Soul of a Place

Home isn’t just brick and mortar — it’s a feeling



By Ashley Wahl

When it comes to houses, you could say I have a type.

In a word: soulful.

In other words: quirky, colorful, old.

Given that Fisher Park is one of the oldest neighborhoods in Greensboro — a mosaic of grand and modest houses with as much variety as a jovial street fair — it’s little wonder I was drawn here like a hummingbird to foxglove. 

I love it for its tree-lined streets; the tipped tricycles dotting front lawns and sidewalks; the lush gardens that mingle and spill across property lines; the tree swings and wind chimes and wide, cozy porches.

But I’m getting ahead of myself here.

You may know by now that I returned to Greensboro last fall to edit this magazine. After tirelessly scouring the web for rental houses last summer, I gasped when I saw what I consider to be three perfect words: Fisher Park Bungalow.

Flash back a decade or so. Just out of college, while renting a one-bedroom apartment on the outskirts of Greensboro’s first streetcar suburb, I quickly fell in love with the eclectic mix of houses — and people — on every block. And then one evening at golden hour, I happened upon Fisher Park’s picturesque nature trails. Crossing that first stone bridge was, to me, equivalent to how Mary Lennox must have felt when she discovered the door to the Secret Garden. Or Lucy Pevensie, stepping into Narnia. You get the idea.

Now, back to last summer.

When I clicked through the photos for the Fisher Park listing, the hair on my arms stood up. I could feel the soul of the place without being there. 

“This is it,” I told my fiancé, Alan. “This could be our future home.”

We scheduled a tour for the following week.

From the outside, the century-old brick home was, frankly, unremarkable. But such was the architectural trend of the American Craftsman movement, a no-frills departure from Victorian-style influence. Inside, natural light filled each room, where high ceilings and hardwood floors created a warm yet elegant atmosphere. Just shy of 1,200 square feet, it was a humble space that had been cared for over the decades. Three bedrooms and one tiny bath, it had an open floor plan and minimal storage. But when we saw the funky kitchen, with its vibrant yellow walls and retro black-and-white tile floors, it was game over.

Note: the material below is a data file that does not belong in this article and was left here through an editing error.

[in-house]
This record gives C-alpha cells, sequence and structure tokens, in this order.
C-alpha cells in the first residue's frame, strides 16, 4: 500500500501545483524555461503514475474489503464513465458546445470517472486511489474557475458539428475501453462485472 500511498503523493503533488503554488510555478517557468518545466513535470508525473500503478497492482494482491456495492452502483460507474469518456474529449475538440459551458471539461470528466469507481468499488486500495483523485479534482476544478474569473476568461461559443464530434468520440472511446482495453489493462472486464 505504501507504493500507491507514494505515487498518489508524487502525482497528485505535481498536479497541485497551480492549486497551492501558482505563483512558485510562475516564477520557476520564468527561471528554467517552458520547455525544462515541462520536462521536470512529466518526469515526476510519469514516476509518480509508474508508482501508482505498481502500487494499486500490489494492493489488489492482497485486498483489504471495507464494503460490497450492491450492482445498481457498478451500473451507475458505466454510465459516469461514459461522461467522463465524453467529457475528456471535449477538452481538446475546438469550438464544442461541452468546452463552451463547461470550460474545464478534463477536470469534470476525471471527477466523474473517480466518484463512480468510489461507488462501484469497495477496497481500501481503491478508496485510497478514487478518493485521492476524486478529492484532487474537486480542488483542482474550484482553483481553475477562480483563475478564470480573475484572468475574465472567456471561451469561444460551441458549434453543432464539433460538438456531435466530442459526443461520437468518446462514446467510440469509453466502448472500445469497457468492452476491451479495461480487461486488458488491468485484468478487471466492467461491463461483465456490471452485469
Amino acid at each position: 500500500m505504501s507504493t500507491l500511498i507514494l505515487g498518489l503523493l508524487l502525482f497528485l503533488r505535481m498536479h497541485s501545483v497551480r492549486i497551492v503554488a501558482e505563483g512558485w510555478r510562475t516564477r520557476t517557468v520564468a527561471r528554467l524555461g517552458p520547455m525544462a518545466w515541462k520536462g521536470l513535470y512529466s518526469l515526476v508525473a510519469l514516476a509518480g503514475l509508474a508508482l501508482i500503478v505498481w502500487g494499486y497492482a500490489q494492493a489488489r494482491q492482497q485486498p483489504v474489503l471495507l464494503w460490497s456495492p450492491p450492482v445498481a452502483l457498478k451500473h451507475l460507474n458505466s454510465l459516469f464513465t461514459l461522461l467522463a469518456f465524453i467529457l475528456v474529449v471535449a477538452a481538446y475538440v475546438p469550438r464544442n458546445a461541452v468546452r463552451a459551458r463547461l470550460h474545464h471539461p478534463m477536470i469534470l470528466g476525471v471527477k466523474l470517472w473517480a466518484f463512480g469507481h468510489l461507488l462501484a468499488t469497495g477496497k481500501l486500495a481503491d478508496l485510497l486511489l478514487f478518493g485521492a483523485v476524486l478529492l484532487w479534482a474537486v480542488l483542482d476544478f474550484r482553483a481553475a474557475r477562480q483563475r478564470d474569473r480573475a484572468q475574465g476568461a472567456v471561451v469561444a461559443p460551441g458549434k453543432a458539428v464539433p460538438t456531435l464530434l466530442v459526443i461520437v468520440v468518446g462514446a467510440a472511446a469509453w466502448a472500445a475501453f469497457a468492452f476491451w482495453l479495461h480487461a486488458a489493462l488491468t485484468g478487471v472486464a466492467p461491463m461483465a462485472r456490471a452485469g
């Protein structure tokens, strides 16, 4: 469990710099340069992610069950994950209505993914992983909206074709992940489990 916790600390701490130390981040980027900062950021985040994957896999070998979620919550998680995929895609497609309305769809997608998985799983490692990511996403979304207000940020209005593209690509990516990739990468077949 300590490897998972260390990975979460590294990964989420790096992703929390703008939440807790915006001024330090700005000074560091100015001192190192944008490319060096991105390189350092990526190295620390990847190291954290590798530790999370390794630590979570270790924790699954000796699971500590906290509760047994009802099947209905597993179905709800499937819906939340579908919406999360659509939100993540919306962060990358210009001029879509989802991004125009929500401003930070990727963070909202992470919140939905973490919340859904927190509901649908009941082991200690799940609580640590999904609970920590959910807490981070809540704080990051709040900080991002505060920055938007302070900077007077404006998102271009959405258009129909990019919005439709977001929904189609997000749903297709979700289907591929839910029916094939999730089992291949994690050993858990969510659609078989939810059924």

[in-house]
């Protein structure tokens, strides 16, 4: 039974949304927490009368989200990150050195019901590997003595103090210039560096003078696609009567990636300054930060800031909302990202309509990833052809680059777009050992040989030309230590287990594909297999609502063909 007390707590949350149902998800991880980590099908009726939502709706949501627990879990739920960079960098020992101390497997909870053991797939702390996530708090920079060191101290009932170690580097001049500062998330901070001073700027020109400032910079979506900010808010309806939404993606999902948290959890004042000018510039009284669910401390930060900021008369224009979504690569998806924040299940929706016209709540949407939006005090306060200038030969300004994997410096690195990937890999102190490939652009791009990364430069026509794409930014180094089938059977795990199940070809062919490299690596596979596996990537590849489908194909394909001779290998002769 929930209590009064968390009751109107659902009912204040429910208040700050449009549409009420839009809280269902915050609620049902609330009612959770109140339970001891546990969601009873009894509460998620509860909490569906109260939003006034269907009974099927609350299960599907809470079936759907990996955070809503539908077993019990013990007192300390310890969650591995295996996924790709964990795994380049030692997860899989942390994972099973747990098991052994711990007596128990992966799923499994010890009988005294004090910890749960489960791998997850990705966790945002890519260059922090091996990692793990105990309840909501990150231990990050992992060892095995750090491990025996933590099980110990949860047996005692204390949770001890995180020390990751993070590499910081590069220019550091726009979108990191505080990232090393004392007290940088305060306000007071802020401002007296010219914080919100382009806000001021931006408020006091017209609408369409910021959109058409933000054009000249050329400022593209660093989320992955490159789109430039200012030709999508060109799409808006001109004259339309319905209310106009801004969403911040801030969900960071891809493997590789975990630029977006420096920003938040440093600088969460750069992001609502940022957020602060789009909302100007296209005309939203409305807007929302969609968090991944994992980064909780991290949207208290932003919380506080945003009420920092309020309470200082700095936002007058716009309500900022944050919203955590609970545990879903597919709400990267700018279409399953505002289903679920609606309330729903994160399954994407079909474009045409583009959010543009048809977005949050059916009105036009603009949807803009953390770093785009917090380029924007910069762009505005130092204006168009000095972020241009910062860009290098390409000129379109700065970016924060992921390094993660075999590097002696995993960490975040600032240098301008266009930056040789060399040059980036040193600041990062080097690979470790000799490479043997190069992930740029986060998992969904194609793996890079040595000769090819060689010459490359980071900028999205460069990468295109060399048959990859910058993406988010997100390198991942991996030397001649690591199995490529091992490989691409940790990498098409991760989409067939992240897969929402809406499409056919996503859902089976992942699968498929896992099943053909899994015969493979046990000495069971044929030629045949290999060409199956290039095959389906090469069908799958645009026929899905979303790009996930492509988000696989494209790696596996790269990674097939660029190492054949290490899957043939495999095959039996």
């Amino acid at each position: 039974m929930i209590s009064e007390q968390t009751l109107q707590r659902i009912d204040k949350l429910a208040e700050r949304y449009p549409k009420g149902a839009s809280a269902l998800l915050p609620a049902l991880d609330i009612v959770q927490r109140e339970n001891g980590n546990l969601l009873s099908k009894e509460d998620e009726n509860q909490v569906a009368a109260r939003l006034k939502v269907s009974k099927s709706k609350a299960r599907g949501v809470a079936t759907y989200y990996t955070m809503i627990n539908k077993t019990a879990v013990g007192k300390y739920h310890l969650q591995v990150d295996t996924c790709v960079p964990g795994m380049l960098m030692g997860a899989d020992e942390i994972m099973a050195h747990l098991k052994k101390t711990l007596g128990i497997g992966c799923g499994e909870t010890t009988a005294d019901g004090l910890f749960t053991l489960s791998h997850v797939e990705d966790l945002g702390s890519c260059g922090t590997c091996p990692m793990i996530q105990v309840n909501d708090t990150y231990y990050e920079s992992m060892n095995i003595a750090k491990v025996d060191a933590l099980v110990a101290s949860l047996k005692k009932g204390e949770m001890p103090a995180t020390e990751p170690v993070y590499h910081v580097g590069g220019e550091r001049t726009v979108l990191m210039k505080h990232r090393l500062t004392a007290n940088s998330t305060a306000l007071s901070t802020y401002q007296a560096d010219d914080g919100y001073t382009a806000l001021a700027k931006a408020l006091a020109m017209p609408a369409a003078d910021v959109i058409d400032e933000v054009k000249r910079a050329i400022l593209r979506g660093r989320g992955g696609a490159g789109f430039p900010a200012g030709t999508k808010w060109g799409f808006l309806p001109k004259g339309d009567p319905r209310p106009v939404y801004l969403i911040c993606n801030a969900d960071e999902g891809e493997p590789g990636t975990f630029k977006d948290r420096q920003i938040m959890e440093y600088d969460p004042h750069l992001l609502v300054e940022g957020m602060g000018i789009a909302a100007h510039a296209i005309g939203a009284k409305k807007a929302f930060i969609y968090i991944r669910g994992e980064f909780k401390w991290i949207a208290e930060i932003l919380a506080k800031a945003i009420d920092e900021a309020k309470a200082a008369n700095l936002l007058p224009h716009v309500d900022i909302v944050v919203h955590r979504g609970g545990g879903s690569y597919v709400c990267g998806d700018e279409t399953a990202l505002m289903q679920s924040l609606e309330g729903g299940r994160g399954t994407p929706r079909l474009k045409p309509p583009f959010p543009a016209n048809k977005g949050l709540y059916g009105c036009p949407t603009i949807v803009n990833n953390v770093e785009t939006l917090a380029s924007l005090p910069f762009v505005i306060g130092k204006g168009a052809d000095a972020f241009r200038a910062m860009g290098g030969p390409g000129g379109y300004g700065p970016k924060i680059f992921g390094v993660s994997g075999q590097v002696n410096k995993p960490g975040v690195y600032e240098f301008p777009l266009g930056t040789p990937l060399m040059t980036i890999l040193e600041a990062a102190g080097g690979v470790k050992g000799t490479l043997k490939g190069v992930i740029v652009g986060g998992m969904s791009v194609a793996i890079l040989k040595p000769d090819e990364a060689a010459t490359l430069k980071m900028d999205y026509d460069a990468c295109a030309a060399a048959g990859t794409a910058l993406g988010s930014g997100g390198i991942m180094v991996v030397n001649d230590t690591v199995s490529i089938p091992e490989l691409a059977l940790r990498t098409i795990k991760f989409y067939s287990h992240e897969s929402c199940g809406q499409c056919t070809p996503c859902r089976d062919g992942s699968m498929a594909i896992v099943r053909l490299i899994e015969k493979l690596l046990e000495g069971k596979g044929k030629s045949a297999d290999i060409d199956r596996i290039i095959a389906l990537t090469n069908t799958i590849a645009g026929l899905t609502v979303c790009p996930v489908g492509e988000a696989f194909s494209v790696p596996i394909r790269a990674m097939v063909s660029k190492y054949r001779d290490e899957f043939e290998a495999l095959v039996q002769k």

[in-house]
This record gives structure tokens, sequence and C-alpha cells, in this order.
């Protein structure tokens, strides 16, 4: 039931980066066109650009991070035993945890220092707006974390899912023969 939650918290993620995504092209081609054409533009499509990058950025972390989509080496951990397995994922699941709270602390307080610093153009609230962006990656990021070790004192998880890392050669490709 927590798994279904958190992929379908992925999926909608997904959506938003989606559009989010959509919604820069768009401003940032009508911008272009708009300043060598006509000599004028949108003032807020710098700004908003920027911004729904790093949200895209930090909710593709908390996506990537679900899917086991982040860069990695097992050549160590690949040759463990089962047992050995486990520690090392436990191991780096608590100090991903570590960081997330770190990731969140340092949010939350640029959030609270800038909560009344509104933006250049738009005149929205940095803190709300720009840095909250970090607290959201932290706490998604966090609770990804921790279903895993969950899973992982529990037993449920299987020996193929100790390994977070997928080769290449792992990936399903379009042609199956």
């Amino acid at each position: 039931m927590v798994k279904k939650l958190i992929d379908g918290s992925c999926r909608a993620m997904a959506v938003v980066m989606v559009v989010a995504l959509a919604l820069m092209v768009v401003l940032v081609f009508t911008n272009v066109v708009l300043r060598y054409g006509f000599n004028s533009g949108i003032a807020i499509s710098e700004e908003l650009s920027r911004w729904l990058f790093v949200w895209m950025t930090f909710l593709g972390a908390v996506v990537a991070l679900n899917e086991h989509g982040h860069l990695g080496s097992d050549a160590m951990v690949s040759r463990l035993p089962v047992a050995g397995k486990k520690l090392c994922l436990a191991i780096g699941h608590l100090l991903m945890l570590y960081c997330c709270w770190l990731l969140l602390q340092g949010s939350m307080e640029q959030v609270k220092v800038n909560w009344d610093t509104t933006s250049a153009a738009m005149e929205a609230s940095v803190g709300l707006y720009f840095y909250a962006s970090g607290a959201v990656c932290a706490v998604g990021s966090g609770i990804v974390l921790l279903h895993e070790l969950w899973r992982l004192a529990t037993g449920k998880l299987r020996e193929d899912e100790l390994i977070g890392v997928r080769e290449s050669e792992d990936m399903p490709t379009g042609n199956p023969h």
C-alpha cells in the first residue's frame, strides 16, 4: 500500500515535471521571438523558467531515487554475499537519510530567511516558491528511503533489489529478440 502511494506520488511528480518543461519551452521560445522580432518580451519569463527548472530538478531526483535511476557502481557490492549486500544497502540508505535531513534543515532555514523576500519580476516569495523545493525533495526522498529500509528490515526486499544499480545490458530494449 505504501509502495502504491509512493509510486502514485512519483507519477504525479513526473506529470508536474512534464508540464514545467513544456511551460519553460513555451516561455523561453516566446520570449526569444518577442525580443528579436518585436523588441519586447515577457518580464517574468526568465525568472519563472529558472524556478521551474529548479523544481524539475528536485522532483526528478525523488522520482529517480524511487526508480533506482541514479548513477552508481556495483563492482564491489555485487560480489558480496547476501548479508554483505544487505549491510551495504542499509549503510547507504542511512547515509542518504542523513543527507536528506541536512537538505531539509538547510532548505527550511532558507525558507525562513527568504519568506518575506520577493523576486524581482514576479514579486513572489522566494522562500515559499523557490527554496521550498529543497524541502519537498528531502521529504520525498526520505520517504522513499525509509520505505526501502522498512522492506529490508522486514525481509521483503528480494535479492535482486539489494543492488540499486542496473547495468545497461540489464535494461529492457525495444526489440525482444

“This house has soul,” we agreed, exploring the spacious backyard, where rusting metal chairs, once painted a punchy shade of pink, surrounded a steel fire pit. Beneath the bright teal garden shed, the landlord told us, a pair of gray foxes had reared a litter of kits that previous spring.

Out front, rosemary hedges kissed the edge of the sidewalk, and lemon thyme, peppermint and sages flourished in massive concrete planters.

We felt like we were already home.

But houses like that aren’t exactly a dime a dozen in this neighborhood — especially not for renters. We knew there were other applicants with their hearts set, too. And so, while we hoped it would be our future home, we tried not to get our hopes up too high. 

On down the street, a white cat appeared like an apparition on the steps of a gracious front porch. Around the block, a host of dahlias peeked over a picket fence like an assemblage of nosy neighbors. But one yard stopped us in our tracks. Staked into the ground near the sidewalk was a tree branch adorned with a wild tangle of greenery and a miscellany of treasures: ribbons, dog collars, bracelets, crystals, shoelaces and hair ties. Attached to this vertical branch was a hand-painted sign that explained it was a “Wishing Tree.”

“This is exactly the kind of place I want to live,” I told Alan. “A place where good people still believe in magic.”

We made our wish.

And guess what?

We couldn’t love our yellow kitchen more.  OH

Contact editor Ashley Wahl at

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